Characterizing work-related smartphone use at home and private smartphone use at work using latent class analysis
SourceOccupational Health Science, 3, 2, (2019), pp. 187-203
Article / Letter to editor
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SW OZ BSI AO
Occupational Health Science
SubjectWork, Health and Performance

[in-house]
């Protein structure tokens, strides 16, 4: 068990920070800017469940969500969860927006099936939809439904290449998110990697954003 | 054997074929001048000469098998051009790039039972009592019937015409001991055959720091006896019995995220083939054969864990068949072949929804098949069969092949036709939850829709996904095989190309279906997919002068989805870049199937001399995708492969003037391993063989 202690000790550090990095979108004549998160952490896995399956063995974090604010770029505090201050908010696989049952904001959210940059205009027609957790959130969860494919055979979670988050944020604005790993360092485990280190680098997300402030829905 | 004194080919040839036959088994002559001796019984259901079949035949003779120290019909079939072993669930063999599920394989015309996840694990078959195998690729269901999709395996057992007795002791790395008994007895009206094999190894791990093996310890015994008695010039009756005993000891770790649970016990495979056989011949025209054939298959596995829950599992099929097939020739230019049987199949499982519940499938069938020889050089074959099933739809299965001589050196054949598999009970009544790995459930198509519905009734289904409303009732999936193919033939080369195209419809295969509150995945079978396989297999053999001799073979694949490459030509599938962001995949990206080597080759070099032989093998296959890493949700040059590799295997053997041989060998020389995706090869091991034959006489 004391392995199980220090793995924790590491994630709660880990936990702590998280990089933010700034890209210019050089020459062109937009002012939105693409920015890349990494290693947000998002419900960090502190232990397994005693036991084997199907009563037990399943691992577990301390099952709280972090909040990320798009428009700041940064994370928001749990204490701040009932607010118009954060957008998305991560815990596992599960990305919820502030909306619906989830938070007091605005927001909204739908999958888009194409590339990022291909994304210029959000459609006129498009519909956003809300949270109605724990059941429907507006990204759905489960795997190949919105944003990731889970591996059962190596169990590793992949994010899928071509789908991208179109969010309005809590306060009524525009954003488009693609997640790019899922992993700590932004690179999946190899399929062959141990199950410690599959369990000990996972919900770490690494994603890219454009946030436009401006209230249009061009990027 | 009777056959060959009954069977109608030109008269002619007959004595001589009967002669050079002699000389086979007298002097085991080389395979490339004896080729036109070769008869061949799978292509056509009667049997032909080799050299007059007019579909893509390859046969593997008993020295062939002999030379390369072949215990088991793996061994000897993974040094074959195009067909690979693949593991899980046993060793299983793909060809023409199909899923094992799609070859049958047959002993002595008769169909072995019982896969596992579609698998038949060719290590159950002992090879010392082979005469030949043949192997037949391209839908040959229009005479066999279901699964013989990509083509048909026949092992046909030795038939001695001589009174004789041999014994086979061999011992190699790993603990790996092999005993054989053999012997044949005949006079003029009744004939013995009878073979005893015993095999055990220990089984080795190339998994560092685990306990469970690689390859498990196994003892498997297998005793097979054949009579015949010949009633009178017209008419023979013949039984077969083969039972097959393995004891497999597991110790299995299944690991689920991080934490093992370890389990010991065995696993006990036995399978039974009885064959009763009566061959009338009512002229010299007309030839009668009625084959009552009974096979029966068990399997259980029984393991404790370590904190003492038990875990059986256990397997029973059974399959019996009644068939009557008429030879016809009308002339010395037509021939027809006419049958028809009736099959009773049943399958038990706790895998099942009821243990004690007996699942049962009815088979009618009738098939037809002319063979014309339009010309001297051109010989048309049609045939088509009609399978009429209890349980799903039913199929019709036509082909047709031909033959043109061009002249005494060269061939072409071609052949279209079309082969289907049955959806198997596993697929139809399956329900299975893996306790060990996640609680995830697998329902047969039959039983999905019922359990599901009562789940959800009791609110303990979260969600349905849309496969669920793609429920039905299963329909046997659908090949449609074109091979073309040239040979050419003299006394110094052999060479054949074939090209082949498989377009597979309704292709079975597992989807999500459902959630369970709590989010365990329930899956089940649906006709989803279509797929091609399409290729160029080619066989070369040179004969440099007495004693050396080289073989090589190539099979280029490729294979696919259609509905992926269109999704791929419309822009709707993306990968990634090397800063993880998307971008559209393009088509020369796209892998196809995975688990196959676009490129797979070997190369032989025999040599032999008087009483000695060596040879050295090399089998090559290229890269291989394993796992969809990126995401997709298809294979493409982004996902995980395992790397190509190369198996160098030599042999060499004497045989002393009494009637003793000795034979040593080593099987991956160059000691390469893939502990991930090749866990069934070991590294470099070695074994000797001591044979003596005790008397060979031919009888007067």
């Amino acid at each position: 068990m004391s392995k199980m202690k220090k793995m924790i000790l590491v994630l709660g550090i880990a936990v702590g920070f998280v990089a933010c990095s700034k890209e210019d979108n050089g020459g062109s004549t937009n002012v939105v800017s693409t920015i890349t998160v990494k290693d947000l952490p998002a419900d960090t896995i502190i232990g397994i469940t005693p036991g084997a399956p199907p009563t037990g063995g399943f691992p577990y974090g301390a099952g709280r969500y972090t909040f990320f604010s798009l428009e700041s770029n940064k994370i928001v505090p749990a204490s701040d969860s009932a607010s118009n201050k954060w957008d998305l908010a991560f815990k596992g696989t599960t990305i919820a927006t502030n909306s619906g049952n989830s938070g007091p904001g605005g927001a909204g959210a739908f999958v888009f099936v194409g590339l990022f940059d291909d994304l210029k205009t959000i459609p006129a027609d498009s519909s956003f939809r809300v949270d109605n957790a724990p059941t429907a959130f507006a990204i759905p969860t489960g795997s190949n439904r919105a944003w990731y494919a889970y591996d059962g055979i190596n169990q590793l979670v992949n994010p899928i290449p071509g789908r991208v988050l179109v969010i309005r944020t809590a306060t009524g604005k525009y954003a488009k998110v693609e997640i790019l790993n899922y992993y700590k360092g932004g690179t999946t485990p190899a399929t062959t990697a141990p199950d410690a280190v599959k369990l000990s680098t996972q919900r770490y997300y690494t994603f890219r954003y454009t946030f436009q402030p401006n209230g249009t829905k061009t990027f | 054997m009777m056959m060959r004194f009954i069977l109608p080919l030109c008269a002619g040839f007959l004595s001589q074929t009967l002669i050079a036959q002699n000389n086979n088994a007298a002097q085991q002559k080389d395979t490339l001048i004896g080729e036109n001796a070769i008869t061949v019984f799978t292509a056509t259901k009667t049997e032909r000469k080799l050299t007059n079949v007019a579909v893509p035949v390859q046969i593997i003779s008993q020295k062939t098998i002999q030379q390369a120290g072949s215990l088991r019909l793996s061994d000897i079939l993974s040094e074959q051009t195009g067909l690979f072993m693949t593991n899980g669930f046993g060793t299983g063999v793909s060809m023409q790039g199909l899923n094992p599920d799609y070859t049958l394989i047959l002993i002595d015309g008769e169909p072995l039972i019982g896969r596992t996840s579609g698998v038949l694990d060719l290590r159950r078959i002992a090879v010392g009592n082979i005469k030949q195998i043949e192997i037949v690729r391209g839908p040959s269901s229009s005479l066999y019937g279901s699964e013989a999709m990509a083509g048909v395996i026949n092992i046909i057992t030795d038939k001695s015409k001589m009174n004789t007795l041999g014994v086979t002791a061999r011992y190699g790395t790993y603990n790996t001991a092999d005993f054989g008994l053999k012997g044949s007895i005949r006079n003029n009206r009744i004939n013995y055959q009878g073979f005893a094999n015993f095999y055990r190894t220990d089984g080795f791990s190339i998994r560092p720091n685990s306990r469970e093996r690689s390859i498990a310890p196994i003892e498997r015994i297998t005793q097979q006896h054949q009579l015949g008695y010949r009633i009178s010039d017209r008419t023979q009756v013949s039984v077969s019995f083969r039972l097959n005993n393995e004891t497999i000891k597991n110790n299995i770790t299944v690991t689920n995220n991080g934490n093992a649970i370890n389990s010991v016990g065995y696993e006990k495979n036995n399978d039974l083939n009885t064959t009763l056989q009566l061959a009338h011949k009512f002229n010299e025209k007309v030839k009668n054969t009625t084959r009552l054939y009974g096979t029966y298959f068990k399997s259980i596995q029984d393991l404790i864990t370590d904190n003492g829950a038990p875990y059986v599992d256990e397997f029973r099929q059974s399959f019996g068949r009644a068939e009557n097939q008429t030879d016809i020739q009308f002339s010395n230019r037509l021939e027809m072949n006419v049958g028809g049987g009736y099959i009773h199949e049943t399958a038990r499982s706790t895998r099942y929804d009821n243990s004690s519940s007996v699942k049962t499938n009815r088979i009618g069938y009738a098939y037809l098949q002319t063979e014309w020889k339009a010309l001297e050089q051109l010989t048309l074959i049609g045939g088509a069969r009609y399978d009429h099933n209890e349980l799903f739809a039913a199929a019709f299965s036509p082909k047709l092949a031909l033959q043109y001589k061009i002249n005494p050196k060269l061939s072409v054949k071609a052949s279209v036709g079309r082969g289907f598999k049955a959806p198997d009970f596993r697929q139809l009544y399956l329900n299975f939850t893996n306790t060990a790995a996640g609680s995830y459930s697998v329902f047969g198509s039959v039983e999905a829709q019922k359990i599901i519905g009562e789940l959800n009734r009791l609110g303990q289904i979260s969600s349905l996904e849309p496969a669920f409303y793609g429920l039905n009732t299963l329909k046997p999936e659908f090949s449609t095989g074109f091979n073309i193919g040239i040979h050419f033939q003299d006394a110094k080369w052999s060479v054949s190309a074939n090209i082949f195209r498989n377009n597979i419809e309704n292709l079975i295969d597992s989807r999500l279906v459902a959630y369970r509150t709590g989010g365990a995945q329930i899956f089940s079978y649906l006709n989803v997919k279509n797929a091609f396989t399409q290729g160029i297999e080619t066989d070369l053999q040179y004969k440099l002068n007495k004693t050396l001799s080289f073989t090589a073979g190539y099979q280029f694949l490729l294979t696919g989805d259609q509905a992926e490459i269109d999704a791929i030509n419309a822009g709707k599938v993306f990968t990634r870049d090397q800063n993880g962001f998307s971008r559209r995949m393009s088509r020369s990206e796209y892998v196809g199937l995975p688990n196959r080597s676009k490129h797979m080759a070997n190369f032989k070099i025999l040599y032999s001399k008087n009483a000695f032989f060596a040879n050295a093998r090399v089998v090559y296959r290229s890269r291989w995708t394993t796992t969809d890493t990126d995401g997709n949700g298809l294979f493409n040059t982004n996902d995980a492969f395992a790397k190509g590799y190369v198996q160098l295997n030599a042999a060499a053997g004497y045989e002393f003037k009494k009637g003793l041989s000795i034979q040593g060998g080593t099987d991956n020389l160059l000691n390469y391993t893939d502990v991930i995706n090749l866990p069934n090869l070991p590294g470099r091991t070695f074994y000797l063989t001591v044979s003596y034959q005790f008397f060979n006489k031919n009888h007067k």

The smartphone can be used for two context-incongruent purposes (work-related use at home and private use at work). In order to better understand these two behaviors conceptually, we aimed to (1) identify subgroups of context-incongruent smartphone users and (2) identify differences in demographic, smartphone-related, and occupational health-related characteristics among the identified subgroups. We conducted an exploratory and data-driven latent class analysis of work-related smartphone use at home and private smartphone use at work (self-reported) in a large cross-sectional sample of Dutch fulltime employees (n = 1544). Our analysis revealed that most employees engage in context-incongruent smartphone use and identified four smartphone user classes. Comparisons of frequent and infrequent context-incongruent smartphone users revealed several interesting insights regarding demographic (e.g., frequent users were younger, more likely to be married or in a relationship, and less likely to work from their employer's site), smartphone-related (e.g., frequent users were more likely to be provided a smartphone by their employer, attached more importance to their work-related and private smartphone interactions, and reported higher fear of missing out), and occupational health-related (e.g., frequent users reported only slightly higher job demands, job control, and work-home interference, but at the same time lower segmentation preferences and psychological detachment) characteristics. These findings provide insight into the wide-spread occurrence of context-incongruent smartphone use and could help to develop theory on and understand the outcomes of these modern behaviors. They could also help organizations to better understand their employees’ behavior, which is a crucial first step in policy development.
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